Ten years of AKP rule. Turkey has indisputably changed. Erdogan talked about that extensively in his speech to the fourth AKP congress yesterday. The economy had stabilized and grew despite global economic problems, the power of the army had been limited, steps had been taken towards reconciliation with the Kurds. All history. No great visions of the future, although the slogan of the congress was ‘Goal 2023’. But who could blame Erdogan for that? He can afford to be politically lazy.
The AKP has gone from reformist party to establishment at a staggering speed. In the first few years of Erdogan’s reign, the old establishment was still going strong the AKP kicked them out of their seats effectively. The army was sent straight back to their barracks. The judiciary, straight into the AKP’s open arms. The Higher Board of Education, too,was AKP-fied And the last fiercely Kemalist President, in the first years of AKP reign still a left-over from the previous era, was replaced by an AKP man too.
Sure, it helped the country forward. But that doesn’t seem to be have been the most important goal. The goal was to consolidate power. Okay, every party wants to do that, I understand that. But when you claim to be reformist, you lose your credibility when you straight away set to work on holding on to power in the very way the old establishment did. Putting your men and a few women in all key positions, favouring your voters and businessmen loyal to you above others, misusing your power to enrich yourself.
If the AKP was really reformist, they would have broken with this old Turkish way. They would have democratizised on that level too and striven for a Turkey in which who you know and who you support doesn’t define your chances in life and career.
The higher goal
And it’s worse than that. Erdogan got leadership inspiration even further back in time. In the early years of the Republic, to be precise. He copied Atatürk. He also started out making revolutionary changes but soon turned establishment, and restricted freedoms, claiming to do that for the higher goal of helping Turkey forward. An unacceptable strategy for a leader in today’s world who claims to be a democrat.
But Erdogan’s supporters, they love it. Turks are brought up with the glorification of this ‘one man’ that changed the course of history for Turks, and thus came to love the notion of one man showing the whole country the way. Erdogan appeals to that notion. His authoritarian rule doesn’t make him less, but more popular.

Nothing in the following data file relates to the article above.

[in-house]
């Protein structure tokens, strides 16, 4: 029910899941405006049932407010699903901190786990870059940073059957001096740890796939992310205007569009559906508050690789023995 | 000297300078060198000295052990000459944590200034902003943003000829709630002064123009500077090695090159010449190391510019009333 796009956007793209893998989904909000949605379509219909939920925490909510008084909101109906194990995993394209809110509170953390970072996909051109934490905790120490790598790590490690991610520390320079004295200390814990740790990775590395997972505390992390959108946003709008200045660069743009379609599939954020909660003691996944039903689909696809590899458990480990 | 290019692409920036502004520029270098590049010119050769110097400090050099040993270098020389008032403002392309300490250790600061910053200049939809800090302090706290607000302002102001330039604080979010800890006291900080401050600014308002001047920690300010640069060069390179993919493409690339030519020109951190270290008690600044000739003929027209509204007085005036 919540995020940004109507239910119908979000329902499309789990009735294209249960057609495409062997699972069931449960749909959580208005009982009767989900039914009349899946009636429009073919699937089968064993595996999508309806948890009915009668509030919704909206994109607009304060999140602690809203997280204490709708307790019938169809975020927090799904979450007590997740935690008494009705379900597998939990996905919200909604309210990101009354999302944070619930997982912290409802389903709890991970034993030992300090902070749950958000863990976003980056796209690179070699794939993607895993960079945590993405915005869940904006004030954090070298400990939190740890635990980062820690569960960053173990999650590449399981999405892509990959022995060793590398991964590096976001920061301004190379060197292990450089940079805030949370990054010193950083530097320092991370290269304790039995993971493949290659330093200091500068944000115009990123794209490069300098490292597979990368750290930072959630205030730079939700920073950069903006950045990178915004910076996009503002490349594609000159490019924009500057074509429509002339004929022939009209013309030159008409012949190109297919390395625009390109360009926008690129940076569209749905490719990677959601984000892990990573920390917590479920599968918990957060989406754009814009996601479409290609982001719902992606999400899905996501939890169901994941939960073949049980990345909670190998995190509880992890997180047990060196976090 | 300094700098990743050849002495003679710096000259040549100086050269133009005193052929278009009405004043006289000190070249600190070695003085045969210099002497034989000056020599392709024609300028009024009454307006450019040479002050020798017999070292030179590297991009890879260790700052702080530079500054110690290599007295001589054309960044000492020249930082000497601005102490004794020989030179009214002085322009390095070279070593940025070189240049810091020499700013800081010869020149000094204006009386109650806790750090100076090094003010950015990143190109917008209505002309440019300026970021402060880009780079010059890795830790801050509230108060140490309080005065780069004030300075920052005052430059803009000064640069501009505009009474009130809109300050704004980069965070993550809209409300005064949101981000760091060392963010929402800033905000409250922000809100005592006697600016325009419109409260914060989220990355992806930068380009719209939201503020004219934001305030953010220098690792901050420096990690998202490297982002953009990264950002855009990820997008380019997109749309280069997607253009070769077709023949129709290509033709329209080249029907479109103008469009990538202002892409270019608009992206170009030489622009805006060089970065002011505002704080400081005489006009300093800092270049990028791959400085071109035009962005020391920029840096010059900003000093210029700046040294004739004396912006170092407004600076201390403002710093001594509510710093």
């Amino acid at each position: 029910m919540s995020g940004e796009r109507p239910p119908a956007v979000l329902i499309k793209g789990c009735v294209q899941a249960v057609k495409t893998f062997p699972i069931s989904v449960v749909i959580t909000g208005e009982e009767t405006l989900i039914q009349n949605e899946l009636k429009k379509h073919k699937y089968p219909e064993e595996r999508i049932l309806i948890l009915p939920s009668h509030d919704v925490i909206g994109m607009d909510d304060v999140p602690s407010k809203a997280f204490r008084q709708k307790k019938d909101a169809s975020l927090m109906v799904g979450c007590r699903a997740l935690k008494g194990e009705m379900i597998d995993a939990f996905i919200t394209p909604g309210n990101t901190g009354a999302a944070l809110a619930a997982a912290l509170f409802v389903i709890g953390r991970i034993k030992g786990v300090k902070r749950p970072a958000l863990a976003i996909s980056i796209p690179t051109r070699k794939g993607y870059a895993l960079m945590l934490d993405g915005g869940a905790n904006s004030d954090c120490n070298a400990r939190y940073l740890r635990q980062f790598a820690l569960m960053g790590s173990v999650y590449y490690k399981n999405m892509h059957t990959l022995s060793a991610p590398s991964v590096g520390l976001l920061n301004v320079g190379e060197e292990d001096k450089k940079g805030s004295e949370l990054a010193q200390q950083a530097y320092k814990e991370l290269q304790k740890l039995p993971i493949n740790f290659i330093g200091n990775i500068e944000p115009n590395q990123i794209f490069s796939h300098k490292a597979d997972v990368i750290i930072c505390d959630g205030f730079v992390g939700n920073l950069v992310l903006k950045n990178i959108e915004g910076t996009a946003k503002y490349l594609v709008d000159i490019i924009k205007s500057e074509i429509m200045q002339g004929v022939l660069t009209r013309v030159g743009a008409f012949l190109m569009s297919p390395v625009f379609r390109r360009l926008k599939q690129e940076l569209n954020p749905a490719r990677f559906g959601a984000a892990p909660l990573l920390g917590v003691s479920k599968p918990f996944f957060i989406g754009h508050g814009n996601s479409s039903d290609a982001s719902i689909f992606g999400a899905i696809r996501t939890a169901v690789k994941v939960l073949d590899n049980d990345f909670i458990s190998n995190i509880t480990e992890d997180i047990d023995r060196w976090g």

Also other things that Erdogan is being criticized for are in general not deemed important enough by his voters for them to turn their back on him. They think issues like the lack of press freedom, the silencing of the Kurdish political movement and Turkey’s failing foreign policy don’t affect their lives directly. The growing economy does. That the foundations of that were laid before the AKP’s rule, by Kemal Dervis, of course doesn’t matter to them.
Without direction, without vision
To make things even easier for Erdogan, Turkey lacks a credible opposition. It’s amazing and even shameful that the biggest opposition party, the CHP, didn’t manage to come up with a strategy to counter Erdogan’s success. Their leader is weak and can’t even change the course of his party single-handedly, let alone the course of the entire nation. The CHP is without leadership, without direction, without vision, without message. Not a threat to Erdogan in any way.
So why would Erdogan be reformist now? Making huge reforms now is only risky. It would endanger his ‘Goal 2023’. In 2023, the Turkish Republic celebrates its 100 year existence. Erdogan has no goal, no vision for Turkey for 2023. He only has a goal for himself: become the President, use his power to change the system so that the President becomes more powerful, and stay President till the party in 2023. And that’s how it’s going to be.